The Grass Is Greener

Investment Insights: Market Update
  • Federal Reserve remarks sparked selling this week as investors brace for rates to potentially reach even higher levels.
  • International stock markets have performed markedly better in recent months due to numerous factors, including inflation expectations, but that may be about to change.
  • A key inflation gauge for the US and Europe has converged for the first time since the global financial crisis
  • Investors are seeking the relative safety of bonds, with high-grade credit funds seeing $70 billion in inflows over the last 10 weeks.

Shares slid after Senate testimony from Fed Chair Jerome Powell signaled the central bank was prepared to take rates higher if inflation continues to run hot. It was yet another reality check for stock markets after starting the year on solid footing. However, not all markets are equal—the grass is definitely looking greener in some foreign markets. To date, US stocks have gained 4.1 percent, while international and emerging market stocks are up 6.4 percent and 3.5 percent, respectively. More starkly, however, over the last six months, that deviation is much higher. US stocks have returned less than a percent, while emerging market stocks gained over 4 percent, and—last but not least—international developed markets rose 15.7 percent. While numerous factors have propelled foreign stocks and dragged on domestic ones, one of the largest has been inflation expectations.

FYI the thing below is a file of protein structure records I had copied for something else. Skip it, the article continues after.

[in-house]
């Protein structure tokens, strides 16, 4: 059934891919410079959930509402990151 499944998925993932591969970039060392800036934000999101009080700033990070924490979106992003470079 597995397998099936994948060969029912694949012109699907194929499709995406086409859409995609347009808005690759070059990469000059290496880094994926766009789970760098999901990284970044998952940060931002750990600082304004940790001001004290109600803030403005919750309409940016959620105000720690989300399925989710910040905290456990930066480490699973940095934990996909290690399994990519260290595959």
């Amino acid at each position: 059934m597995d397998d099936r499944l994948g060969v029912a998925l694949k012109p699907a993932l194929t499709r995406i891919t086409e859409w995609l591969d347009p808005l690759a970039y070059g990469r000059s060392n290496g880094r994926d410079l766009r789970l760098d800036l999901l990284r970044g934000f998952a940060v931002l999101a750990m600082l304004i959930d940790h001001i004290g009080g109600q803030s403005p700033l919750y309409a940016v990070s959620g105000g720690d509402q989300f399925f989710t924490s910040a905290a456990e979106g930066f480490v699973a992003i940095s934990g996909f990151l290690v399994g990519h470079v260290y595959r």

The US economy has been global investors’ focus, particularly as inflation heated up and the Fed took action by aggressively raising rates. Meanwhile, inflation expectations in Europe and other developed regions stayed relatively muted. However, the lack of a more synchronized approach to raising rates may have contributed to a spillover effect. The Fed is currently holding its top-end rate at 4.75 percent—and, according to futures data, it may reach nearly 5.75 percent by the third quarter of this year. At the same time, the European Central Bank’s key rate is currently 3.0 percent, the UK is 4.0 percent, and Japan—a notable outlier due to its own economic woes—has its central bank rate at -0.1 percent. However, that inflation trend, and potentially the outperformance of international stocks, may be reversing. For the first time since the global financial crisis, the five-year forward inflation swap rate—a way to gauge longer-term inflation expectations—for the US and Europe are equal. It seems unlikely, but if consumer prices begin to surge abroad, it would lead to an expected increase in rates as well.

Investors seem to be enjoying the relative safety of bonds as stock markets ebb and flow in reaction to what used to be fairly mundane data releases. As stocks take a beating and even shorter-term bonds provide notable yields, flows to those areas of the market have increased. According to EPFR Global data, high-grade credit funds have seen 10 consecutive weeks of inflows, totaling almost $70 billion as investors attempt to find a safe haven over the near term. In fact, shorter-term bonds are providing yields notably higher than their longer counterparts. For the first time since 1981, the 2-year Treasury yield exceeded the 10-year by a full percentage point. Holding some cash and shorter-term bonds may be beneficial as a defensive play for the time being.

Market Dashboard

Financial market data for various time periods covering global asset classes. Data as of March 7, 2023.

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[Contributors Section]
Cyrus Charna
Investment Strategy Officer
Ben Baier
Lead Investment Officer
Wade Balliet
Chief Investment Adviser